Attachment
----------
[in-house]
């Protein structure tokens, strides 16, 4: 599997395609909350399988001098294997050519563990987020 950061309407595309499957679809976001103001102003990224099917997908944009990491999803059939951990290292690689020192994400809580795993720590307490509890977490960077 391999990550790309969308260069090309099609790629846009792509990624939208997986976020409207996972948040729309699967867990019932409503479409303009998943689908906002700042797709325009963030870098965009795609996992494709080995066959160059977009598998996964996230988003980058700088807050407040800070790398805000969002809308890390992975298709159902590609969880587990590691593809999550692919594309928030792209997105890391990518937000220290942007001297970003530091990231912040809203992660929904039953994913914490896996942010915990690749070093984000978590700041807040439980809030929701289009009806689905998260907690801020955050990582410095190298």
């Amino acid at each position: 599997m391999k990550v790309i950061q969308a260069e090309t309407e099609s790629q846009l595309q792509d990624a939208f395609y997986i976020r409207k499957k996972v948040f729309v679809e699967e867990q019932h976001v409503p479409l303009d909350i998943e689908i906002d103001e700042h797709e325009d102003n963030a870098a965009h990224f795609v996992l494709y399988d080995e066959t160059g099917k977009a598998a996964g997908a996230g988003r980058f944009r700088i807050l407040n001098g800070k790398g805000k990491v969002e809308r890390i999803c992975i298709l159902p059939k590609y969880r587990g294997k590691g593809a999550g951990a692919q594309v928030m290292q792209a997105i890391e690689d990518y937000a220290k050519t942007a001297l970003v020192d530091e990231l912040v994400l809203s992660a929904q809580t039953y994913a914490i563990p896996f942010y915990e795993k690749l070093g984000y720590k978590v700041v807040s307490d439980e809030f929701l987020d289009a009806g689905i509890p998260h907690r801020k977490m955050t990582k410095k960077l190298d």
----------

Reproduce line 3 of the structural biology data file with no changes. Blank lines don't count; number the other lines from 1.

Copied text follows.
């Amino acid at each position: 599997m391999k990550v790309i950061q969308a260069e090309t309407e099609s790629q846009l595309q792509d990624a939208f395609y997986i976020r409207k499957k996972v948040f729309v679809e699967e867990q019932h976001v409503p479409l303009d909350i998943e689908i906002d103001e700042h797709e325009d102003n963030a870098a965009h990224f795609v996992l494709y399988d080995e066959t160059g099917k977009a598998a996964g997908a996230g988003r980058f944009r700088i807050l407040n001098g800070k790398g805000k990491v969002e809308r890390i999803c992975i298709l159902p059939k590609y969880r587990g294997k590691g593809a999550g951990a692919q594309v928030m290292q792209a997105i890391e690689d990518y937000a220290k050519t942007a001297l970003v020192d530091e990231l912040v994400l809203s992660a929904q809580t039953y994913a914490i563990p896996f942010y915990e795993k690749l070093g984000y720590k978590v700041v807040s307490d439980e809030f929701l987020d289009a009806g689905i509890p998260h907690r801020k977490m955050t990582k410095k960077l190298d």